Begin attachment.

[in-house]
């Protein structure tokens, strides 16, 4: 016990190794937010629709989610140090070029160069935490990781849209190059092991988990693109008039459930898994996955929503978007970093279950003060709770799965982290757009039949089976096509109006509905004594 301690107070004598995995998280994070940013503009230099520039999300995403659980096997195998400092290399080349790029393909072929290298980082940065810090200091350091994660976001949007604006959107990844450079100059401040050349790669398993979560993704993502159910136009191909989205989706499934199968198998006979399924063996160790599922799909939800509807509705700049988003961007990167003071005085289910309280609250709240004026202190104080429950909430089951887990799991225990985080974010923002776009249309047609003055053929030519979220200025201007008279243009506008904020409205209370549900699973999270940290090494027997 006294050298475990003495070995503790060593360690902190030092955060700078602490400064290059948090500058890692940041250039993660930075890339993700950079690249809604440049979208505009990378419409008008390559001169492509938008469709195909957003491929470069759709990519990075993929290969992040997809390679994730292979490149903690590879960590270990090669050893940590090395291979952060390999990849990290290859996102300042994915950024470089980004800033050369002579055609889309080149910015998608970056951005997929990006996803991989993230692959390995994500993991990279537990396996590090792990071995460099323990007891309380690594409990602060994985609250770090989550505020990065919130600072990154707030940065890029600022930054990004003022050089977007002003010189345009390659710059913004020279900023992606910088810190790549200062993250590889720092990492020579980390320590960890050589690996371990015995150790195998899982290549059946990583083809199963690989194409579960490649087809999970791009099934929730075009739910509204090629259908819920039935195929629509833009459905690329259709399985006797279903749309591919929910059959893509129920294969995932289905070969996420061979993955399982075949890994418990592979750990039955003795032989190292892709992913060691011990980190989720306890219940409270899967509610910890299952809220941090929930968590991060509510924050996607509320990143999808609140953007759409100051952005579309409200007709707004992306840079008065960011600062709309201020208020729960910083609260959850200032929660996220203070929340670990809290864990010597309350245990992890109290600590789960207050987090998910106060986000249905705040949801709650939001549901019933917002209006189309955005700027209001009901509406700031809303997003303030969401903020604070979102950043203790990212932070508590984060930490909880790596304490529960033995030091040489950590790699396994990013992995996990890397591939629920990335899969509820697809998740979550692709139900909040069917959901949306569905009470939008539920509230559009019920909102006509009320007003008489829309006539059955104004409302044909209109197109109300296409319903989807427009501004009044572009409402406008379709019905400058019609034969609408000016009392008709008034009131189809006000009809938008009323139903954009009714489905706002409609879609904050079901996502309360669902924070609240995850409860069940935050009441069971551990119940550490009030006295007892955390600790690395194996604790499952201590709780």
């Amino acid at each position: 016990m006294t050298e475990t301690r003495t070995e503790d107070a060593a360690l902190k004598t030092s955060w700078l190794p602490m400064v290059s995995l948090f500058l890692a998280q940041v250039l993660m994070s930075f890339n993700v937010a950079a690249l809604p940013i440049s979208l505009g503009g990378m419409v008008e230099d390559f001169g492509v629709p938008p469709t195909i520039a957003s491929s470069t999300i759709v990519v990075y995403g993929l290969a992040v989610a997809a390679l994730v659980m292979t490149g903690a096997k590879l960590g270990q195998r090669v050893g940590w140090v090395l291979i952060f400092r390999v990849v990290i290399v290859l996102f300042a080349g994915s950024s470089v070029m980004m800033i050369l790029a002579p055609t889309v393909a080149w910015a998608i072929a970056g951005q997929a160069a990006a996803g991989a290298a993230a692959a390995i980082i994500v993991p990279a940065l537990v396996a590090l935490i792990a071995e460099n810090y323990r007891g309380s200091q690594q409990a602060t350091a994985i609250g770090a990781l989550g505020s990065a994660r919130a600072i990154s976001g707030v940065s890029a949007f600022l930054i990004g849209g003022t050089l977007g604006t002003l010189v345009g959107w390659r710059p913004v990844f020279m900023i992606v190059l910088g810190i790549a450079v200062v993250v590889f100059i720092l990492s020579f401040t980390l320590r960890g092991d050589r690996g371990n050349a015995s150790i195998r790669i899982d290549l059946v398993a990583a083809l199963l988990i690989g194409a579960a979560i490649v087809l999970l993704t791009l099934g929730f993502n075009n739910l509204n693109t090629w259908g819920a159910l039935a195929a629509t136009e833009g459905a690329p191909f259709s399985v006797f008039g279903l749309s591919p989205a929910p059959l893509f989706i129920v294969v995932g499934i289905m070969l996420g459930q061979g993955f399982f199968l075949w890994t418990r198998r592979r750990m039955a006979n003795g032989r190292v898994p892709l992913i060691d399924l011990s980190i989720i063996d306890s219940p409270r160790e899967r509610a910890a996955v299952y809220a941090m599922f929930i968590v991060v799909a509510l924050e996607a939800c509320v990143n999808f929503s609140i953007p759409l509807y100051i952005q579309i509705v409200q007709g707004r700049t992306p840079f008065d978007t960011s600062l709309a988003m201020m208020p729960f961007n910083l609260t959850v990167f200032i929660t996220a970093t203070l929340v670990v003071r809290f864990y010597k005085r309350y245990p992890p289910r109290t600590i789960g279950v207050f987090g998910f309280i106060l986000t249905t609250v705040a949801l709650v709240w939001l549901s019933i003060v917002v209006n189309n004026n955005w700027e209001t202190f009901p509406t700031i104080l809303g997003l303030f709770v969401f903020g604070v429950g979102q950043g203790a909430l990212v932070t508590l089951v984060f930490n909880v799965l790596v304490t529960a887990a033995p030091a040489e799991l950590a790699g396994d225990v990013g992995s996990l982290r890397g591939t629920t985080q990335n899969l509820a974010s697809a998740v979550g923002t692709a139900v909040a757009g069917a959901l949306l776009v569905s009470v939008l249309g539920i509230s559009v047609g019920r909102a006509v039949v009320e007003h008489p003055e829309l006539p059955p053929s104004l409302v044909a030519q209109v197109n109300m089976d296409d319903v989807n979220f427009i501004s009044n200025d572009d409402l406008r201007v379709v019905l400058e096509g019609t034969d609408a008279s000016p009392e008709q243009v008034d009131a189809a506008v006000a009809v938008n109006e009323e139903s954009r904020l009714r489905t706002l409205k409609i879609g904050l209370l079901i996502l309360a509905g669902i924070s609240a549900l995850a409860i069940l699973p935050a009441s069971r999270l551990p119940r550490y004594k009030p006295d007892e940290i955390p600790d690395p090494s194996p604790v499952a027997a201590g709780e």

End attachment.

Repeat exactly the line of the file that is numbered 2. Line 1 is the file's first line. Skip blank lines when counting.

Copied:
């Protein structure tokens, strides 16, 4: 016990190794937010629709989610140090070029160069935490990781849209190059092991988990693109008039459930898994996955929503978007970093279950003060709770799965982290757009039949089976096509109006509905004594 301690107070004598995995998280994070940013503009230099520039999300995403659980096997195998400092290399080349790029393909072929290298980082940065810090200091350091994660976001949007604006959107990844450079100059401040050349790669398993979560993704993502159910136009191909989205989706499934199968198998006979399924063996160790599922799909939800509807509705700049988003961007990167003071005085289910309280609250709240004026202190104080429950909430089951887990799991225990985080974010923002776009249309047609003055053929030519979220200025201007008279243009506008904020409205209370549900699973999270940290090494027997 006294050298475990003495070995503790060593360690902190030092955060700078602490400064290059948090500058890692940041250039993660930075890339993700950079690249809604440049979208505009990378419409008008390559001169492509938008469709195909957003491929470069759709990519990075993929290969992040997809390679994730292979490149903690590879960590270990090669050893940590090395291979952060390999990849990290290859996102300042994915950024470089980004800033050369002579055609889309080149910015998608970056951005997929990006996803991989993230692959390995994500993991990279537990396996590090792990071995460099323990007891309380690594409990602060994985609250770090989550505020990065919130600072990154707030940065890029600022930054990004003022050089977007002003010189345009390659710059913004020279900023992606910088810190790549200062993250590889720092990492020579980390320590960890050589690996371990015995150790195998899982290549059946990583083809199963690989194409579960490649087809999970791009099934929730075009739910509204090629259908819920039935195929629509833009459905690329259709399985006797279903749309591919929910059959893509129920294969995932289905070969996420061979993955399982075949890994418990592979750990039955003795032989190292892709992913060691011990980190989720306890219940409270899967509610910890299952809220941090929930968590991060509510924050996607509320990143999808609140953007759409100051952005579309409200007709707004992306840079008065960011600062709309201020208020729960910083609260959850200032929660996220203070929340670990809290864990010597309350245990992890109290600590789960207050987090998910106060986000249905705040949801709650939001549901019933917002209006189309955005700027209001009901509406700031809303997003303030969401903020604070979102950043203790990212932070508590984060930490909880790596304490529960033995030091040489950590790699396994990013992995996990890397591939629920990335899969509820697809998740979550692709139900909040069917959901949306569905009470939008539920509230559009019920909102006509009320007003008489829309006539059955104004409302044909209109197109109300296409319903989807427009501004009044572009409402406008379709019905400058019609034969609408000016009392008709008034009131189809006000009809938008009323139903954009009714489905706002409609879609904050079901996502309360669902924070609240995850409860069940935050009441069971551990119940550490009030006295007892955390600790690395194996604790499952201590709780």